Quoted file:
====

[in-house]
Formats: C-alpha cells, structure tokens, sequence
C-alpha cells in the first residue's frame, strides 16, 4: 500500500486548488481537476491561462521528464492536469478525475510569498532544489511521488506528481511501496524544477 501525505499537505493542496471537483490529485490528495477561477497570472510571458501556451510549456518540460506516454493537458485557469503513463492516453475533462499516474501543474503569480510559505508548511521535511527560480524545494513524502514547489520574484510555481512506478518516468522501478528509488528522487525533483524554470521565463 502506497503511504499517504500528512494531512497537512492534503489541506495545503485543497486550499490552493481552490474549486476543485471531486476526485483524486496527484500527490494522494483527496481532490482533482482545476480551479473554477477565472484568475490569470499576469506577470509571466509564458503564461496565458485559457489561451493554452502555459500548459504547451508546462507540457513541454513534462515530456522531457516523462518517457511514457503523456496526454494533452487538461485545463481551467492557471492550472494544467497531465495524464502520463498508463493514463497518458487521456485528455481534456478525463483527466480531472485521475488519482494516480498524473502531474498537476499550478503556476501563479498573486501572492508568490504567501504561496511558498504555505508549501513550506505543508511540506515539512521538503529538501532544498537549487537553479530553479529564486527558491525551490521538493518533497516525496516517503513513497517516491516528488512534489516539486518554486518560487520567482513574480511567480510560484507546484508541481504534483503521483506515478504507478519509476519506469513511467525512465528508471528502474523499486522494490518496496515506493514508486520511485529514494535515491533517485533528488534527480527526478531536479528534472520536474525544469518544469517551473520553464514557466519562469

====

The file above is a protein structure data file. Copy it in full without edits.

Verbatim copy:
[in-house]
Formats: C-alpha cells, structure tokens, sequence
C-alpha cells in the first residue's frame, strides 16, 4: 500500500486548488481537476491561462521528464492536469478525475510569498532544489511521488506528481511501496524544477 501525505499537505493542496471537483490529485490528495477561477497570472510571458501556451510549456518540460506516454493537458485557469503513463492516453475533462499516474501543474503569480510559505508548511521535511527560480524545494513524502514547489520574484510555481512506478518516468522501478528509488528522487525533483524554470521565463 502506497503511504499517504500528512494531512497537512492534503489541506495545503485543497486550499490552493481552490474549486476543485471531486476526485483524486496527484500527490494522494483527496481532490482533482482545476480551479473554477477565472484568475490569470499576469506577470509571466509564458503564461496565458485559457489561451493554452502555459500548459504547451508546462507540457513541454513534462515530456522531457516523462518517457511514457503523456496526454494533452487538461485545463481551467492557471492550472494544467497531465495524464502520463498508463493514463497518458487521456485528455481534456478525463483527466480531472485521475488519482494516480498524473502531474498537476499550478503556476501563479498573486501572492508568490504567501504561496511558498504555505508549501513550506505543508511540506515539512521538503529538501532544498537549487537553479530553479529564486527558491525551490521538493518533497516525496516517503513513497517516491516528488512534489516539486518554486518560487520567482513574480511567480510560484507546484508541481504534483503521483506515478504507478519509476519506469513511467525512465528508471528502474523499486522494490518496496515506493514508486520511485529514494535515491533517485533528488534527480527526478531536479528534472520536474525544469518544469517551473520553464514557466519562469